This a pre-released chapter from the forthcoming IFS Green Budget 2017. The IFS Green Budget publication, produced in association with ICAEW and with funding from the Nuffield Foundation, will examine the issues and challenges facing Chancellor Philip Hammond as he prepares for his Budget in March. This will be launched at an event at 10:00 on Tuesday 7 February.
This pre-released chapter focuses on tax, legal forms and the gig economy
It has become commonplace to state that the labour market is fundamentally changing and that secure employment positions are being replaced with independent contract relationships that are more flexible but that also come with intermittent and less secure income streams and fewer rights. But to what extent is this true? This chapter sets out how the labour market is changing, discusses why the differential tax treatment of employees, the self-employed and company owner-managers is a growing problem and maps out how the treatment could be made more sensible.
The labour market is changing in interesting ways, but not fundamentally (yet).
Employees make up the majority (85%) of the workforce. But there has been growth in individuals working for themselves (either through self-employment or as a company owner-manager). Over a quarter (27%) of the workforce are part-time, higher than a decade ago. Roughly the same proportion (3.7%) as 10 years ago have a second job, which is now slightly more likely to be working for themselves.
The ‘gig economy’ is somewhat new but hard to spot in the data.
Workers in the ‘gig economy’ are distinct from previous generations of individuals who worked for themselves and ‘gigged’, largely due to the use of digital platforms. Current data are not designed to capture many features associated with the gig economy.
The self-employed should be distinguished from owner-managers of companies.
The self-employed and company owner-managers, while often considered as one group, differ in interesting and systematic ways. For example, company owner-managers are, on average, better educated, more likely to work full-time and tend to work in different industries. They are also treated very differently by the tax and legal systems.
The tax advantage that comes with self-employment equates to a subsidy of £1,240 per person per year.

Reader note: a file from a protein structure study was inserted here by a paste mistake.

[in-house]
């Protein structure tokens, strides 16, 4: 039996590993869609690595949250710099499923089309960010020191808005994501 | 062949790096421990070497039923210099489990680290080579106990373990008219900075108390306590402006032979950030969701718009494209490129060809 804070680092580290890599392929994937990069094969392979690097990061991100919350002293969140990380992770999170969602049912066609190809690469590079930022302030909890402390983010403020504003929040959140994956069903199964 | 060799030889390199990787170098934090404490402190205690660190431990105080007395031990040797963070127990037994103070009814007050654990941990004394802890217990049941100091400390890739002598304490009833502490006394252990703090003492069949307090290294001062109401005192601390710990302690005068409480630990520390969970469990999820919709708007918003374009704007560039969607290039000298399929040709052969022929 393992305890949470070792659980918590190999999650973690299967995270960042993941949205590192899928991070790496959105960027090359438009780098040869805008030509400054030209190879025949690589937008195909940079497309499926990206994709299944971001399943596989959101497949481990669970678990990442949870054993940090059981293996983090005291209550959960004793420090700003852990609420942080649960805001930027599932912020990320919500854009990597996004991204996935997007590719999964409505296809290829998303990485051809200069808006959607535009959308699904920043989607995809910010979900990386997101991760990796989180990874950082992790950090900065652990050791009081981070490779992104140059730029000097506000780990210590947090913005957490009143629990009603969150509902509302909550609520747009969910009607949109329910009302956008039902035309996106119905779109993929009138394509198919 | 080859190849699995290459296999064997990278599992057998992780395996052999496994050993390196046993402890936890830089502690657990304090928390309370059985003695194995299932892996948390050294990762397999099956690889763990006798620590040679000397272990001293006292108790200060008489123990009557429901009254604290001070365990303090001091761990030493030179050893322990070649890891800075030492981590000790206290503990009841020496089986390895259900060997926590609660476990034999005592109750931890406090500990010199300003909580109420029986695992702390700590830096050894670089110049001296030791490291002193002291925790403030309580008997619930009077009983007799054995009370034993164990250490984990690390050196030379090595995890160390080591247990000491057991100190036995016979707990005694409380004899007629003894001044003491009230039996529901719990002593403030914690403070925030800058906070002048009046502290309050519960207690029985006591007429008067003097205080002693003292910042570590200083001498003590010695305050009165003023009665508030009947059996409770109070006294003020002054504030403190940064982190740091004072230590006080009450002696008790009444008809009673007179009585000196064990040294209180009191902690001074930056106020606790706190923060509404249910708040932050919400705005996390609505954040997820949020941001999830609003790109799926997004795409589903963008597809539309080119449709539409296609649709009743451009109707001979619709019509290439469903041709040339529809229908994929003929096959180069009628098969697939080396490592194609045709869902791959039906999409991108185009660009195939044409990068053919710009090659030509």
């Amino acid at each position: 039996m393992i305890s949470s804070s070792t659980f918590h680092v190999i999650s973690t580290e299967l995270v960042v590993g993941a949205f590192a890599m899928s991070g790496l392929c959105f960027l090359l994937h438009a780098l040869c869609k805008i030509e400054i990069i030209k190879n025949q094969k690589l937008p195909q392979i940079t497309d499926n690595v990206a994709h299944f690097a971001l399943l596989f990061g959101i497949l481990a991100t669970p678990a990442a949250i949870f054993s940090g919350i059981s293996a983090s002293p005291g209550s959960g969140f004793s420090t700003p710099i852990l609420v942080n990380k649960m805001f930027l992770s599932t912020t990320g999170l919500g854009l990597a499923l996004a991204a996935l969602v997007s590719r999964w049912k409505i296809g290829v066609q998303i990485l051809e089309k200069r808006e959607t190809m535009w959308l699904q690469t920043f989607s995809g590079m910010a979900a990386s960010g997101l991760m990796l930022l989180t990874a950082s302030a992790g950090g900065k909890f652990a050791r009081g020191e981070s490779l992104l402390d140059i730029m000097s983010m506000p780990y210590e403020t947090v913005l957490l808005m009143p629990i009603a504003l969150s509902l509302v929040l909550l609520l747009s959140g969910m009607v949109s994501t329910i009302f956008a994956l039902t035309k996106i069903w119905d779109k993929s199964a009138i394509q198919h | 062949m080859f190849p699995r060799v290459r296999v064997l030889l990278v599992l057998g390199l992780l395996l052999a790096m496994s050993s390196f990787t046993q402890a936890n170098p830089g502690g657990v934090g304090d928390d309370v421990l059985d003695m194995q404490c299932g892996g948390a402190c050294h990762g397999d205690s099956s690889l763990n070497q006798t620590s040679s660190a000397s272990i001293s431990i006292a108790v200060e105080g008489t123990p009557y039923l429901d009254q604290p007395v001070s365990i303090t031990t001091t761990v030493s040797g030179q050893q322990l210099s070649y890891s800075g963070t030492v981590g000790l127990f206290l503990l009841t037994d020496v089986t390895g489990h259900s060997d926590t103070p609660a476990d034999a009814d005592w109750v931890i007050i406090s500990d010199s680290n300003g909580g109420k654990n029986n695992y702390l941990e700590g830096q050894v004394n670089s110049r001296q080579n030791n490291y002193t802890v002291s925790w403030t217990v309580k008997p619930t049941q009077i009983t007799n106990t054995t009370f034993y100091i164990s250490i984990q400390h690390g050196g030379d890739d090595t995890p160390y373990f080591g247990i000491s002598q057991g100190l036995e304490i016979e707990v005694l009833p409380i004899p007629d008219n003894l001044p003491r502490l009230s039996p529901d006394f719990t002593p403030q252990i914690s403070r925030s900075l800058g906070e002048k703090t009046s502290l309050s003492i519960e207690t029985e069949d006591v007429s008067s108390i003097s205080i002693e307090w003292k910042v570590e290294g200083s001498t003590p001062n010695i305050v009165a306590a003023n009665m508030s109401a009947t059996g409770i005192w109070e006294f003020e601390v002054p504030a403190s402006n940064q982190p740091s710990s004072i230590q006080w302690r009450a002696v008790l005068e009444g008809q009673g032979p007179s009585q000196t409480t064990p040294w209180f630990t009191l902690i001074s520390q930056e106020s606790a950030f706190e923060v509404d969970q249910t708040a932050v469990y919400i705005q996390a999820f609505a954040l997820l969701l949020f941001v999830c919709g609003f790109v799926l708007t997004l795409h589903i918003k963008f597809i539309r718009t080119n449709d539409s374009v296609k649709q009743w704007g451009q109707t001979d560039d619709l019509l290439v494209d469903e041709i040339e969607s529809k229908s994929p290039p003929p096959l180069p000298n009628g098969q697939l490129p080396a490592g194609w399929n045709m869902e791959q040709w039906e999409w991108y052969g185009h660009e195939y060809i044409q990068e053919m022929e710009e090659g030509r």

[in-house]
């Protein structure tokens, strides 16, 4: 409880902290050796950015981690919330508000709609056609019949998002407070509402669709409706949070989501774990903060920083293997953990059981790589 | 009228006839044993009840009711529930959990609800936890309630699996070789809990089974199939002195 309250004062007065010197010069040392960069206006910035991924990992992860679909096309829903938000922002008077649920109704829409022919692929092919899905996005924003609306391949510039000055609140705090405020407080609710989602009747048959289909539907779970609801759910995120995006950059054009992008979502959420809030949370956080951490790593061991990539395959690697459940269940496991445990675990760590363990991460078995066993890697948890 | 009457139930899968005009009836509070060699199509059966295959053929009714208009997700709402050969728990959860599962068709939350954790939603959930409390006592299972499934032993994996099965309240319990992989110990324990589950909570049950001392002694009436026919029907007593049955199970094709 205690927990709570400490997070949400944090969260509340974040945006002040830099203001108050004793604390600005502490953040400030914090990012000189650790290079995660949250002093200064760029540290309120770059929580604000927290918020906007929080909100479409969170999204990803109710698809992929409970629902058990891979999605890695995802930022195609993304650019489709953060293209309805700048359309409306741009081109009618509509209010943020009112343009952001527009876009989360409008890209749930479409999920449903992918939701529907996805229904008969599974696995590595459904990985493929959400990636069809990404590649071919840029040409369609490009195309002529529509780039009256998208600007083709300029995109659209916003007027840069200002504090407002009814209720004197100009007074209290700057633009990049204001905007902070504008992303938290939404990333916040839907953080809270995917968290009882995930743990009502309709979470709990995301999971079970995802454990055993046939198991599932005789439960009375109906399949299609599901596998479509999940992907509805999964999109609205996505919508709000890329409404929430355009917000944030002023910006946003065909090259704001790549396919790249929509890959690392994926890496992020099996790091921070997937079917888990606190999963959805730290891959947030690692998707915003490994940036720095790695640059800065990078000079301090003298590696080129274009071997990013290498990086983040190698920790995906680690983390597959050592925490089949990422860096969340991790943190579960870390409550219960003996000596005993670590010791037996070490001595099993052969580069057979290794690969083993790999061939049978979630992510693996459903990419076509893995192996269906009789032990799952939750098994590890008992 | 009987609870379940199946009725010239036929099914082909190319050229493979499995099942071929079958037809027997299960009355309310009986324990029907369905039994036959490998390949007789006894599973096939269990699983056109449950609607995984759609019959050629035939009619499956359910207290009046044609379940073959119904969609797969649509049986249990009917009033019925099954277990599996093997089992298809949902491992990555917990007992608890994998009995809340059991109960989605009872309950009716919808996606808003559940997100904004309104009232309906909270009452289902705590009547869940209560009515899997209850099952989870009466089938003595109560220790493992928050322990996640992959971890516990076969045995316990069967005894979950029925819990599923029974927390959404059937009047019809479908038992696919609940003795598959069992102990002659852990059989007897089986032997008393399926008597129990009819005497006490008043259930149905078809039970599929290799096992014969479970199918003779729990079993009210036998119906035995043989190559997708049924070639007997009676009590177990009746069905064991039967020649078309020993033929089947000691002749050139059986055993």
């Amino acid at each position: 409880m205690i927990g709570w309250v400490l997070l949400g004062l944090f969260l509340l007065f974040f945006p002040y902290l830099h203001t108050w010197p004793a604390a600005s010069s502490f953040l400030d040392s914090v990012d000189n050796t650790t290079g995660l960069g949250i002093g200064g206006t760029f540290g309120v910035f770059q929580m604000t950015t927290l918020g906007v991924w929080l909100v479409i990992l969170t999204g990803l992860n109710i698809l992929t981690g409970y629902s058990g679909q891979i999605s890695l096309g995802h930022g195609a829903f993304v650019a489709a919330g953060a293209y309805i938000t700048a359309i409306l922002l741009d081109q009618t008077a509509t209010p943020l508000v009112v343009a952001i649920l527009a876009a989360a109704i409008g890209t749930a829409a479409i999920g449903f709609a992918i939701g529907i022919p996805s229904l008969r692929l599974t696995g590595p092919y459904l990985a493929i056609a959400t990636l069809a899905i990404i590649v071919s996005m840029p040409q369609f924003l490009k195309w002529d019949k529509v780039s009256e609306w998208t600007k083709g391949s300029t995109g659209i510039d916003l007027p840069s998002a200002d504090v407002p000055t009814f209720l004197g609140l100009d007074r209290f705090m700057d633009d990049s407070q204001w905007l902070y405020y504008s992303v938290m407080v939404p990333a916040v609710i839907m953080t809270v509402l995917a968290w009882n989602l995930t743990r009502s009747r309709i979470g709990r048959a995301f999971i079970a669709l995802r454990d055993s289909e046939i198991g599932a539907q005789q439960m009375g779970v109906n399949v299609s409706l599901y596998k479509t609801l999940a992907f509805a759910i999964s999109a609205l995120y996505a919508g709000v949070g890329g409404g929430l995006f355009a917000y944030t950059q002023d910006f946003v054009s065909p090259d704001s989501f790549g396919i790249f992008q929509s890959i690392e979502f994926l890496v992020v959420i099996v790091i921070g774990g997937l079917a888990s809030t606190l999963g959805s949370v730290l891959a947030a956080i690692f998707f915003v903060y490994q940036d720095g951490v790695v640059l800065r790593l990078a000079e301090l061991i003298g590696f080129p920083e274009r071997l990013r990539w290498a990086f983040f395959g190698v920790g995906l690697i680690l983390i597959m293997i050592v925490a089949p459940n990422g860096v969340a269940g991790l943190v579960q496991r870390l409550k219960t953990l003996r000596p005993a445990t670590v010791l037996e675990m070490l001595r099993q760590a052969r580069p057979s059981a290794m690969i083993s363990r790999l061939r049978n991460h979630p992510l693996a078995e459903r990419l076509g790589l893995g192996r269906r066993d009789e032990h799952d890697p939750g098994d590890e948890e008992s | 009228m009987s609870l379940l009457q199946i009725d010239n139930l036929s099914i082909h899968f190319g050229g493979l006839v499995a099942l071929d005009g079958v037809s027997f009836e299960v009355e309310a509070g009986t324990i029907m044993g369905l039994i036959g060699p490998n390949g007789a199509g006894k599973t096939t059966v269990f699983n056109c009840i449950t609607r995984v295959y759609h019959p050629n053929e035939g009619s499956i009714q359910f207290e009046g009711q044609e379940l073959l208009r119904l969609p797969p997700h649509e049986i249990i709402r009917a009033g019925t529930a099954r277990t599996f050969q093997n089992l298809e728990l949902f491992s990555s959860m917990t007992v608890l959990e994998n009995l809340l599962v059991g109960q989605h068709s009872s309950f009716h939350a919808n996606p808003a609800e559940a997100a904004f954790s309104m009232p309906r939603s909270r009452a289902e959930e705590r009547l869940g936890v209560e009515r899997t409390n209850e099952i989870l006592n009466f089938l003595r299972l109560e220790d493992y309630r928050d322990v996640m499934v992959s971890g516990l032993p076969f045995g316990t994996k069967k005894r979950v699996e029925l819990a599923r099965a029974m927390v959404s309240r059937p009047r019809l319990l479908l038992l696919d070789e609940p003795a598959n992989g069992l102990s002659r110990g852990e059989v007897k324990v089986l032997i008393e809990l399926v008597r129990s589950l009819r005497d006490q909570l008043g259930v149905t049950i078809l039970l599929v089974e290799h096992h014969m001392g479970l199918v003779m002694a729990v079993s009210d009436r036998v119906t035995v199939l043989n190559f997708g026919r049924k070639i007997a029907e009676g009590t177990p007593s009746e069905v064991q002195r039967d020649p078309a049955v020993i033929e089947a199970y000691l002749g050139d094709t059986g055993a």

The self-employed pay lower National Insurance contributions than employees. This amounts to £1,240 per self-employed person per year. In principle, lower access to social security benefits may justify some tax reduction, but in practice, the differences in benefit entitlements are small.
Company owner-managers get the most generous tax deal.
Company owner-managers can pay themselves in (more lightly taxed) dividends, and possibly capital gains, rather than just wages. Along with the self-employed, they also have more opportunities to avoid or evade taxes.
The massive tax advantages that come with working for your own business are not new and not justified.
The tax system has long encouraged people to work for their own business rather than be an employee. Lower tax rates are not justified by differences in employment rights or compliance burdens and are not well targeted at encouraging entrepreneurship.
Differing taxes based on how people work (their legal form) are unfair and inefficient.
Similar individuals can face very different tax burdens. This is unfair and creates economic inefficiency. Some people set up a business when, absent tax, they would be an employee. Much time and effort goes into policing the boundaries between legal forms.
The tax system should be reformed to align taxation of income across legal forms while not discouraging capital investment. Saving and investment should be deductible from the tax base. Each extra pound of income earned should then be taxed at the same overall rates for employees, the self-employed and company owner-managers. This would simultaneously deal with many problems that plague the tax system.